[0:48:15.2] JM: Cool. Keras specifically. So I think Keras is like abstraction that’s higher level than particular machine learning framework. So it’s something that – Doesn’t it compile down into TensorFlow or something? Tell me about what Keras does.

[0:48:30.2] RR: That’s right. You can think of Keras as an API on top of other deep learning frameworks. You could use TensorFlow. I believe you could also use PiTouch. I’m not 100% on that. But what Keras does is it provides an API where you could easily define your model. It could be a logistic regression model. It could be a neural net model. It’s straightforward to define exactly what you want. Keras handles the heavy lifting on how do you translate that into the TensorFlow computation engine run – For example, in case of neural, run the different layers, run the forward propagation on it, run the back propagation on it. Use different gradient functions and so on. So it’s a nice easy to use abstraction layer.

[0:49:21.0] JM: I want to revisit the routing problem a little bit more. Can you break it down a little more granularity? How many parameters are there? How many factors are there that go into the model, also the different layers of the model and how those layers have been developed? Just give me a deeper dive into the view of the model and how it’s programmed.

[0:49:45.8] RR: Yeah. So let’s start at the level where we have a sort of deliveries and a sort of dashers. The task is to do a matching between the two, and to do that you would define an objective function. Let’s say it’s a combination of multiple things, one of which is the delivery times.

So the parameters in this case are the different components that form the objective function. Delivery times could be one, travel times is another, food preparation time is another, parking time is another, and so on. They could be parameters that are specific to certain GOs, parameters specific to certain merchants, parameters specific to certain time of day. That is a mix of – So when you talk of one model that comes in, let’s say the parking time or the delivery time model, that’s trained on somewhere between a hundred to a thousand features. These are historical features that is used to train the model. Each model is responsible for one parameter that feeds into the optimization function.

[0:50:59.9] JM: Okay. Can you dig a little bit deeper and talk about the programming feedback loop and how you translate those different parameters into code and just what that code writing process looks like for a machine learning engineer?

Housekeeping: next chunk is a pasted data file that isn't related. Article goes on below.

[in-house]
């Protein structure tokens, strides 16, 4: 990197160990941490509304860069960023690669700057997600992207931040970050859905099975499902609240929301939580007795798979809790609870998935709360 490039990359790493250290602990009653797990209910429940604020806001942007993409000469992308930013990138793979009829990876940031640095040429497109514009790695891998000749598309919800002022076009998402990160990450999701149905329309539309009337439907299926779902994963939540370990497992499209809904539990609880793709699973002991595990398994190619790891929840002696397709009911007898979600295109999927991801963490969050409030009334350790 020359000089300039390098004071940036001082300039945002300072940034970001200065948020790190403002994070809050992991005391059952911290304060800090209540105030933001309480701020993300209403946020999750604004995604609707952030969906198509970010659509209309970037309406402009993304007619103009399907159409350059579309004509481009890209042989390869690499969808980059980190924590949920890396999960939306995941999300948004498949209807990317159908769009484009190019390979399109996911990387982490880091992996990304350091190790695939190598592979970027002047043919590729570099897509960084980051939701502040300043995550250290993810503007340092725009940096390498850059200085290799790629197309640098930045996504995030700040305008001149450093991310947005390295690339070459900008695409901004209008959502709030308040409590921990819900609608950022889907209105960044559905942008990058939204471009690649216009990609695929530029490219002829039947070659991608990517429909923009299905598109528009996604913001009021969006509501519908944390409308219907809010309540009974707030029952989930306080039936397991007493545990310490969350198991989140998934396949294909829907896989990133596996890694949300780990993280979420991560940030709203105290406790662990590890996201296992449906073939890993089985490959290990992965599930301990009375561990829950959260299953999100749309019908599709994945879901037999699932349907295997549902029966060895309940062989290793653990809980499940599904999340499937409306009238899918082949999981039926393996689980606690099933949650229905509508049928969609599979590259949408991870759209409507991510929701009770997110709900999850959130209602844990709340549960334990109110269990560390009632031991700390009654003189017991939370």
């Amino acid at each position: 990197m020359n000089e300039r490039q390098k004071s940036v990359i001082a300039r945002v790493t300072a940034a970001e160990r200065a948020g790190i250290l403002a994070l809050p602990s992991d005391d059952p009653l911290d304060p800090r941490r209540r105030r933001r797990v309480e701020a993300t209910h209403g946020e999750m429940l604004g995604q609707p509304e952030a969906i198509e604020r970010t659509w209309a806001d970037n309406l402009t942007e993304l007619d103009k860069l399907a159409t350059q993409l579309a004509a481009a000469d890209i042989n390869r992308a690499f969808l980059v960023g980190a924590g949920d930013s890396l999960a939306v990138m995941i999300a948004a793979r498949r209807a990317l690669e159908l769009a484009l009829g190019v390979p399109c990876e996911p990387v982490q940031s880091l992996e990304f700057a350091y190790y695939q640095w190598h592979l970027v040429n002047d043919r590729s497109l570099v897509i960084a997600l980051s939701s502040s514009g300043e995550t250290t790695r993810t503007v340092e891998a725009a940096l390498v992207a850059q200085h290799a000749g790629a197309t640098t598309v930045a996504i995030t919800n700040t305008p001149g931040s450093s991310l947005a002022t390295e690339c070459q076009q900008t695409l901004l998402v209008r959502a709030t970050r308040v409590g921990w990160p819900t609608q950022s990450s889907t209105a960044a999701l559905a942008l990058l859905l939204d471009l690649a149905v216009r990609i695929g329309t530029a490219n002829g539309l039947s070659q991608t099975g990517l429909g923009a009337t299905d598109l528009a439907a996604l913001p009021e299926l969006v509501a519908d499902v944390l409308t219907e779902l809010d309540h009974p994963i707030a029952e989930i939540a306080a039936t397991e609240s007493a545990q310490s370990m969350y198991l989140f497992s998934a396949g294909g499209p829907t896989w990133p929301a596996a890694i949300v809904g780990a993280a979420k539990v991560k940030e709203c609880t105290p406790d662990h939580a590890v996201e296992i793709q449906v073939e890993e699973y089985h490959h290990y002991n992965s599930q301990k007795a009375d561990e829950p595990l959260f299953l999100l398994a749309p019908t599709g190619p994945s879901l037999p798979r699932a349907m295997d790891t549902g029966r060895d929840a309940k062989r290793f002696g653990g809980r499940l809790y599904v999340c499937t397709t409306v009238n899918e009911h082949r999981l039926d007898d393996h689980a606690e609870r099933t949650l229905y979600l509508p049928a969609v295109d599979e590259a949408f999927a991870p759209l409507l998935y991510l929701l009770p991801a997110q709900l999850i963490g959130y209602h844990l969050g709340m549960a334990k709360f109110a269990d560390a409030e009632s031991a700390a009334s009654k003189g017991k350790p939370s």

[0:51:15.3] RR: For a machine learning engineer, there is plugging it back to the two stages I mentioned before, that is the training stage and a prediction stage. For the trading stage, the code writing process would be talking to different data sources, identifying the features you want and collecting these features and trying out different models.

For example, let’s say you’re building a new model and you identified a set of hundred features and you are ready to train a model. You would use those hundred features, use let’s say the LightGBM library or the Kares library define a particular model. Apply these features on those models. Measure the performance on a particular accuracy metric and rinse and repeat. You would do this till you’re satisfied with the model performance and you have a model and you have identified a set of features that work best for the problem.

From there on, the next step would be to integrate this into the production system, where for a new delivery that’s coming in, you want to access the same sort of features. So the development process there would be you would identify the model that you’re using. From there, get the features that the model needs. Make sure you provide those features. Get the output from the model using those features and feed into the optimizer function.

[0:52:39.2] JM: Okay. Let’s zoom out a little bit. You’re writing machine learning jobs on a daily basis, and I’ve heard from several people that when you’re working with machine learning tools, it feels like it’s early in some sense and it feels like some of the things are harder to do than they should be. The tooling feels immature in some ways. Are there any particular ways in which the machine learning tooling that you work with on a daily basis feels like it’s a little bit primitive or earlier than it will feel in 5 years?